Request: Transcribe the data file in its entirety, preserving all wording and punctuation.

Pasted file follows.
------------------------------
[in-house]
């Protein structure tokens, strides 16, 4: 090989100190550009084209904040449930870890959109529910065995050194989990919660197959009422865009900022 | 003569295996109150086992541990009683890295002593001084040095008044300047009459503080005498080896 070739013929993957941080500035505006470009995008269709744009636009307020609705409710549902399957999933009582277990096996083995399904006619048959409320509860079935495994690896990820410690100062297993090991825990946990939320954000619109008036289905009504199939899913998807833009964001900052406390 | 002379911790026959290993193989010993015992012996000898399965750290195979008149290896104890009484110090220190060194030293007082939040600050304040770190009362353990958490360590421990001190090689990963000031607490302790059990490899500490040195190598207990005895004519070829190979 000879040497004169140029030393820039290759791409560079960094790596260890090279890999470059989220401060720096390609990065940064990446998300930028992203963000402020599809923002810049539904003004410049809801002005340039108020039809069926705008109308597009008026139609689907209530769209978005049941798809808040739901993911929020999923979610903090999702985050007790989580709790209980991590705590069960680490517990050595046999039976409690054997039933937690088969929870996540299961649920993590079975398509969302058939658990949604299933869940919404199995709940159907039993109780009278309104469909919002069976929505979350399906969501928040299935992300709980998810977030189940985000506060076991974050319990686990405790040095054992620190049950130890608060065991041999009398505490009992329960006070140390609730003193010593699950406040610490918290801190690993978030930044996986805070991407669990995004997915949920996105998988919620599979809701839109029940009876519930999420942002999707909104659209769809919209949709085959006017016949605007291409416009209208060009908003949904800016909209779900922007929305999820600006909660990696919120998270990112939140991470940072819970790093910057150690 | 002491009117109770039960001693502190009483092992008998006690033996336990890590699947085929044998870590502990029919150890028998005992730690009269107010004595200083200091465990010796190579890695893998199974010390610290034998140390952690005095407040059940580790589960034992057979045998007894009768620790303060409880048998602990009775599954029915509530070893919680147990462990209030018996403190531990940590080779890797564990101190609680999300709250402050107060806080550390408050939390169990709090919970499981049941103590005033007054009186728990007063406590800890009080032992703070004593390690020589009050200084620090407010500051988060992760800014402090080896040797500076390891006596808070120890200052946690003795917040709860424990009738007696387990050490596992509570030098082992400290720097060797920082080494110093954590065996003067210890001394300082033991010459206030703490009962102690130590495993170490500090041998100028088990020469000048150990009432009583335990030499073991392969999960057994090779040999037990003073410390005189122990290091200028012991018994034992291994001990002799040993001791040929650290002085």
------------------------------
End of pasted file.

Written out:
[in-house]
């Protein structure tokens, strides 16, 4: 090989100190550009084209904040449930870890959109529910065995050194989990919660197959009422865009900022 | 003569295996109150086992541990009683890295002593001084040095008044300047009459503080005498080896 070739013929993957941080500035505006470009995008269709744009636009307020609705409710549902399957999933009582277990096996083995399904006619048959409320509860079935495994690896990820410690100062297993090991825990946990939320954000619109008036289905009504199939899913998807833009964001900052406390 | 002379911790026959290993193989010993015992012996000898399965750290195979008149290896104890009484110090220190060194030293007082939040600050304040770190009362353990958490360590421990001190090689990963000031607490302790059990490899500490040195190598207990005895004519070829190979 000879040497004169140029030393820039290759791409560079960094790596260890090279890999470059989220401060720096390609990065940064990446998300930028992203963000402020599809923002810049539904003004410049809801002005340039108020039809069926705008109308597009008026139609689907209530769209978005049941798809808040739901993911929020999923979610903090999702985050007790989580709790209980991590705590069960680490517990050595046999039976409690054997039933937690088969929870996540299961649920993590079975398509969302058939658990949604299933869940919404199995709940159907039993109780009278309104469909919002069976929505979350399906969501928040299935992300709980998810977030189940985000506060076991974050319990686990405790040095054992620190049950130890608060065991041999009398505490009992329960006070140390609730003193010593699950406040610490918290801190690993978030930044996986805070991407669990995004997915949920996105998988919620599979809701839109029940009876519930999420942002999707909104659209769809919209949709085959006017016949605007291409416009209208060009908003949904800016909209779900922007929305999820600006909660990696919120998270990112939140991470940072819970790093910057150690 | 002491009117109770039960001693502190009483092992008998006690033996336990890590699947085929044998870590502990029919150890028998005992730690009269107010004595200083200091465990010796190579890695893998199974010390610290034998140390952690005095407040059940580790589960034992057979045998007894009768620790303060409880048998602990009775599954029915509530070893919680147990462990209030018996403190531990940590080779890797564990101190609680999300709250402050107060806080550390408050939390169990709090919970499981049941103590005033007054009186728990007063406590800890009080032992703070004593390690020589009050200084620090407010500051988060992760800014402090080896040797500076390891006596808070120890200052946690003795917040709860424990009738007696387990050490596992509570030098082992400290720097060797920082080494110093954590065996003067210890001394300082033991010459206030703490009962102690130590495993170490500090041998100028088990020469000048150990009432009583335990030499073991392969999960057994090779040999037990003073410390005189122990290091200028012991018994034992291994001990002799040993001791040929650290002085």